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'Guardians of the Galaxy' is a human tale in deep space

Walt Disney Pictures

By Brian Burlage, Daily Arts Writer
Published August 6, 2014

In Bill Watterson’s classic cartoon strip “Calvin and Hobbes,” one of the most intriguing of Calvin’s many alter egos is Spaceman Spiff. He, like Calvin, is a young blonde-haired kid. He travels the universe in his UFO-like spaceship, fighting aliens, exploring abandoned civilizations on desolate planets and venturing into distant realms of obscure galaxies. Many things terrify him, and he often doubts his heroic ability. In this fantasy, Calvin isn’t a hero per se. He doesn’t have infallible bravery; instead, he’s just a human kid. He treks across the universe like any of us would.

One of the early scenes of James Gunn’s “Guardians of the Galaxy” reveals Peter Quill (Chris Pratt, “Her”), an orphaned kid from Earth now wandering around the remote planet Morag. His ‘outlaw’ moniker, Star-Lord, poses the same cheesiness and faux-heroism as Calvin’s. Crafty tracking shots reveal a mask-clad Quill picking his way through ruin, presumably a long-abandoned civilization on some planet far, far away. The planet’s landscape resembles darker, more bizarrely colored Utah canyons – much like Watterson’s. It’s desolate. Quill’s tiny figure appears like a speck against such an enormous backdrop. Eventually, he enters a large structure draped in shadow. His gloved hand drifts down toward his belt, and when he pulls back his overcoat, we see a Sony Walkman attached to his hip. He presses play on “Awesome Mix No. 1.” As the music plays he starts to dance around the empty structure, sliding to and fro, kicking small alien life forms, singing along with the chorus. The scene is oddly convincing: if you found yourself alone in a strange building on an even stranger planet and you had your favorite music with you, wouldn’t you let it roll?

What makes this film so special is how so many scenes evoke this crazy yet very real sense of humanity. Quill, like Calvin, is so human in the way he reacts to aliens, statements and situations. Gunn’s fusing of ‘70s pop songs with a space-adventure film merely adds to its humanity. The alien characters are blue, green and red, they have bone-like objects protruding from their head, they wear human clothes, others wear no clothes, some speak English, some don’t, they inhabit the severed heads of ancient celestial beings and they suffer from poorly organized prison systems. But in spite of all the idiosyncrasy and inexplicable variation, the story remains believable. After all, it’s not set thousands of years into the future — it’s set in 2014. That little nugget of information is planted early on and stays with us throughout.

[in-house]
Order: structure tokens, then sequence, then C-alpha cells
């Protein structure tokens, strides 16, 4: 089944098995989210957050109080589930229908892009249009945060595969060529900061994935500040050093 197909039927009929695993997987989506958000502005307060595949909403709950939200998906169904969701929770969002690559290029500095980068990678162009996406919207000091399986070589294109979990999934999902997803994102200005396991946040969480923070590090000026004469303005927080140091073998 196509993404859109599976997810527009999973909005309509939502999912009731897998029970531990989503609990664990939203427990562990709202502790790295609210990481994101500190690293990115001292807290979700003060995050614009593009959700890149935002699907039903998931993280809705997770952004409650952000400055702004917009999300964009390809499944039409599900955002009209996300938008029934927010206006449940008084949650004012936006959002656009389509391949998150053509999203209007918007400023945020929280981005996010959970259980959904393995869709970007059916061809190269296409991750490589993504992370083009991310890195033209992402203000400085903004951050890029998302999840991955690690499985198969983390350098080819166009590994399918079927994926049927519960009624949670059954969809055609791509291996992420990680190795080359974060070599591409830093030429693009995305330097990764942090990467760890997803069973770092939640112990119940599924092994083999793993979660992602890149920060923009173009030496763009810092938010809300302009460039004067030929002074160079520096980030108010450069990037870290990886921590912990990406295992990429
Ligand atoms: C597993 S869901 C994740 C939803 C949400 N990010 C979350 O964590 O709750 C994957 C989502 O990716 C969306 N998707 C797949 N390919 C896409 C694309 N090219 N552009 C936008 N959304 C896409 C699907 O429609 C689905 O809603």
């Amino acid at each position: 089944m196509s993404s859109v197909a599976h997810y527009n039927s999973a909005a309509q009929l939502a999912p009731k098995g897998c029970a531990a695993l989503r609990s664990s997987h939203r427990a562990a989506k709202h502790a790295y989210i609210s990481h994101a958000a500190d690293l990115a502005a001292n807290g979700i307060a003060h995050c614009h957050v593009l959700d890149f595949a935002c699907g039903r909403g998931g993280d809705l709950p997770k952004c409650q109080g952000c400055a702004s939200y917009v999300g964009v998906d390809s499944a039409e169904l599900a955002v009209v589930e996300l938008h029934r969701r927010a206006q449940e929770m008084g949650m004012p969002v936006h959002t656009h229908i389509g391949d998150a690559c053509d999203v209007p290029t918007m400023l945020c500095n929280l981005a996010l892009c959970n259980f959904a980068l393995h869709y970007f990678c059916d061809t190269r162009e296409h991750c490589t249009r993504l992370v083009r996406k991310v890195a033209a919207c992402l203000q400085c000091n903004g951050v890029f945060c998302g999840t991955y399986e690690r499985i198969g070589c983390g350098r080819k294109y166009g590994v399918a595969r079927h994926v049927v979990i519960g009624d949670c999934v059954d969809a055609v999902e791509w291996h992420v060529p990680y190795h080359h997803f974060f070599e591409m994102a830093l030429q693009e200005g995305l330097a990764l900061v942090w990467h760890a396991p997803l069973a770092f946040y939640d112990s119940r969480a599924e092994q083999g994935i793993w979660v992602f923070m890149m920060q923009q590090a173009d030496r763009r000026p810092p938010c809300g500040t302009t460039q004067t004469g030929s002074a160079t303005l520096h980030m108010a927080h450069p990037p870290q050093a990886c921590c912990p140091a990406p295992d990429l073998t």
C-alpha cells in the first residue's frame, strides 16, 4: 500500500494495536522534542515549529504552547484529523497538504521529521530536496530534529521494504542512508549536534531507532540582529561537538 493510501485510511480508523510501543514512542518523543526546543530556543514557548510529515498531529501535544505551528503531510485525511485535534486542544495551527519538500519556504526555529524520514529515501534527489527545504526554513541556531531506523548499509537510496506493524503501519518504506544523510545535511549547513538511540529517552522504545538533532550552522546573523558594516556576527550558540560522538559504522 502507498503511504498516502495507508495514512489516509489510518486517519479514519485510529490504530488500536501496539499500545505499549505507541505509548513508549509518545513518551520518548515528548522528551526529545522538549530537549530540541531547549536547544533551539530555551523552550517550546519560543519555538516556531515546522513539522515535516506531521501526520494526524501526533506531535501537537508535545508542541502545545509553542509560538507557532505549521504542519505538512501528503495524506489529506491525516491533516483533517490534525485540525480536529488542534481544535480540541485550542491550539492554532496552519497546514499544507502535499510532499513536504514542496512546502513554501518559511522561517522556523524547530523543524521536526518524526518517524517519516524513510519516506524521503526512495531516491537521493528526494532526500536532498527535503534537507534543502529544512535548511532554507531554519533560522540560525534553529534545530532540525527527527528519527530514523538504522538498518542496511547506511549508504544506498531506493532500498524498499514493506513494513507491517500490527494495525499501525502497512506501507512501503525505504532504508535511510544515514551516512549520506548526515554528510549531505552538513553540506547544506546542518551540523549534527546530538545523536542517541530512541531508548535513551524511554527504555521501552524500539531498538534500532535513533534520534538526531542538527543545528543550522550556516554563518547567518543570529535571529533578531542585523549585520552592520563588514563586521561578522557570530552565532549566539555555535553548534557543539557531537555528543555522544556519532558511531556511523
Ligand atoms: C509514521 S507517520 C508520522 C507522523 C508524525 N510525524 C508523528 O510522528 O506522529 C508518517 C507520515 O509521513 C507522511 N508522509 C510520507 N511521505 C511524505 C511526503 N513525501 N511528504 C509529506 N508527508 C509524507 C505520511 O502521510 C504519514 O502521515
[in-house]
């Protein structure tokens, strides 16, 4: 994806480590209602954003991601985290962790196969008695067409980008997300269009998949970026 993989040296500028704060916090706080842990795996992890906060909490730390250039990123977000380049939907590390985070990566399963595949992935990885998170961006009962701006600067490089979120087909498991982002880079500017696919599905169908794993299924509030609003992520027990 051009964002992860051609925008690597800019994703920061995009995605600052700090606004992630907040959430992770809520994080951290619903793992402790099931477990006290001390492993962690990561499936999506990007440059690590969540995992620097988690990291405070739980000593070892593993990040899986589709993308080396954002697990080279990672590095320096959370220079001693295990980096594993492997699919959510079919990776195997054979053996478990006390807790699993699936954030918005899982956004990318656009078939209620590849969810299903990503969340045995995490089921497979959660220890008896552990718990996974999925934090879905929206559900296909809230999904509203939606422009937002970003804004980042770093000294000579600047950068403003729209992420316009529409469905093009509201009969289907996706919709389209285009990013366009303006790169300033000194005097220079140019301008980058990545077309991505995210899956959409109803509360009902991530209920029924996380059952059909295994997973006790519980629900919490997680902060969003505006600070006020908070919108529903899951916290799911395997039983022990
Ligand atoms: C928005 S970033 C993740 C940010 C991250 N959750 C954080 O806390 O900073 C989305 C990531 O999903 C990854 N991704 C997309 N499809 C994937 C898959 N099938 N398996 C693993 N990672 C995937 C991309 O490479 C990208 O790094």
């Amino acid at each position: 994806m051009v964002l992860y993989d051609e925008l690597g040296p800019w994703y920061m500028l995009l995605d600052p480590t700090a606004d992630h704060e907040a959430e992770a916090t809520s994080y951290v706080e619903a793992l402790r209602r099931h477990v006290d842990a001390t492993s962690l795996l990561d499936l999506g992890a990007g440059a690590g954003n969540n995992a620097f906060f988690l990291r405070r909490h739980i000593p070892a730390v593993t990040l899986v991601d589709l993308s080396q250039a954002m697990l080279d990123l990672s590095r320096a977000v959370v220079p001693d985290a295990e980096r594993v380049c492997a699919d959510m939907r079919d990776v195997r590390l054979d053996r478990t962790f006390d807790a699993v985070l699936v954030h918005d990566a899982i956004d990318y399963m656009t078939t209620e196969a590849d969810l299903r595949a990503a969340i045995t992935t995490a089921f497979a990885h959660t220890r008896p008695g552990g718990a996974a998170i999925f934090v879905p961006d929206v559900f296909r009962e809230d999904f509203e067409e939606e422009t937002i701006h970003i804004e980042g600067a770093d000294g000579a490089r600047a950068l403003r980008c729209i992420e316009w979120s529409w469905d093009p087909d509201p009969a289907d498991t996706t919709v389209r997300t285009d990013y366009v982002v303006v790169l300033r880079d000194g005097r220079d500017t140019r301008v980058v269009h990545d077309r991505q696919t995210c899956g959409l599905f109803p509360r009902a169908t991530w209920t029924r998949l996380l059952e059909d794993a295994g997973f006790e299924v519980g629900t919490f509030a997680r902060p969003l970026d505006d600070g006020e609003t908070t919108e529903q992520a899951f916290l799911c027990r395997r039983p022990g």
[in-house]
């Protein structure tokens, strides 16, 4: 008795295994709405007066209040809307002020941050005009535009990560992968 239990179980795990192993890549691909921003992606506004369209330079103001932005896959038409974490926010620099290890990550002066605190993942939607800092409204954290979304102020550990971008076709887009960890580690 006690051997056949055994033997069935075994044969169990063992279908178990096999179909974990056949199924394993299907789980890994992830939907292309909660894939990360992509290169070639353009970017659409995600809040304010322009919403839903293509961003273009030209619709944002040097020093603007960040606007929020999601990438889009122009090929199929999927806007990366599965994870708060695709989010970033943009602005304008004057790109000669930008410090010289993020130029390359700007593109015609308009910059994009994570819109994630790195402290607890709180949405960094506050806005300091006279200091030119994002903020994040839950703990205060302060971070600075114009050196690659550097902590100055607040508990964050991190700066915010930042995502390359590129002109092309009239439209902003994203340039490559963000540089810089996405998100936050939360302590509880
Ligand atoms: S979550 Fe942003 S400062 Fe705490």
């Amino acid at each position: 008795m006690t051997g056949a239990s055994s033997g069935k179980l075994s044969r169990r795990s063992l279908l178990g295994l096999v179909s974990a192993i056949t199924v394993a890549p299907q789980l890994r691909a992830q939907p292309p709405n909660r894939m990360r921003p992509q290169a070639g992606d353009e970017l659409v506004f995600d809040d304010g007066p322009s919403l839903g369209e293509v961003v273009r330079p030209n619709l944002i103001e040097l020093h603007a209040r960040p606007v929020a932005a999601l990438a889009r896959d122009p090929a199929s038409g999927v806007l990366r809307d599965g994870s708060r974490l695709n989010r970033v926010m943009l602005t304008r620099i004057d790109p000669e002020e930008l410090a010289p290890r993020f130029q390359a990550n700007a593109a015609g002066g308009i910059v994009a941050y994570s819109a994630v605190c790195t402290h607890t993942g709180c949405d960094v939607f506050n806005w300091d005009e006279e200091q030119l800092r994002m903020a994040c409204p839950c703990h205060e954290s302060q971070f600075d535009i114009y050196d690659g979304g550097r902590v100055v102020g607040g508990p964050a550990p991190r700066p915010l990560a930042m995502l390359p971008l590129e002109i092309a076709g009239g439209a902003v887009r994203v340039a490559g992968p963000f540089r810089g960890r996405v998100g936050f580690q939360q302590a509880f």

One superb aspect of the film is the cast of wonderfully developed characters, each with motives and histories of their own. Rocket (voice of Bradley Cooper, “Silver Linings Playbook”) is a genetically-modified raccoon bounty hunter whose vitriolic tongue and highly intelligent brain provide some interesting antics. Drax the Destroyer (Dave Bautista, “Riddick”) is a hulking warrior bent on avenging his slain wife and child. Quill dubs him a “walking Thesaurus” who is ironically incapable of understanding figurative language. Female warrior Gamora (Zoe Saldana, “Avatar”) was orphaned as a child – something she and Quill subconsciously bond over – and was taken up by Thanos (Josh Brolin, “No Country for Old Men”), a selfish titan of the universe who reformed her into a weapon. Michael Rooker (“The Walking Dead”) delivers a volatile performance as Yondu, captain of the very same spaceship that abducted Quill as a boy.

The film’s appeal is perhaps most reflected by Groot (Vin Diesel, “The Fast and the Furious”), a humanoid tree whose origin goes unexplained. Yet, we feel as though we’ve known Groot from some other time. James Gunn described him as “one-hundred percent deadly, one-hundred percent sweet” and that’s as accurate as any description can be of him. Groot is, like the film itself, both extremely powerful and extremely nuanced. His character has but one line: “I am Groot.” Like every other risk in the film, Gunn and company completely pull it off.

That particular quality – stacking risk on top of risk, then fulfilling them all with cinematic grace and originality – defines “Guardians of the Galaxy.” Between the retro music, the maniacal characters, the genre satire, the anti-hero story, the visual effects, the humor and the subtle tragedy unique to each character, Gunn has created a film of tremendous spirit, at once wildly entertaining and refreshingly new. Though “Guardians of the Galaxy” takes us to new places in our universe, it remains quintessentially grounded in human nature. And that is its greatest triumph of all.


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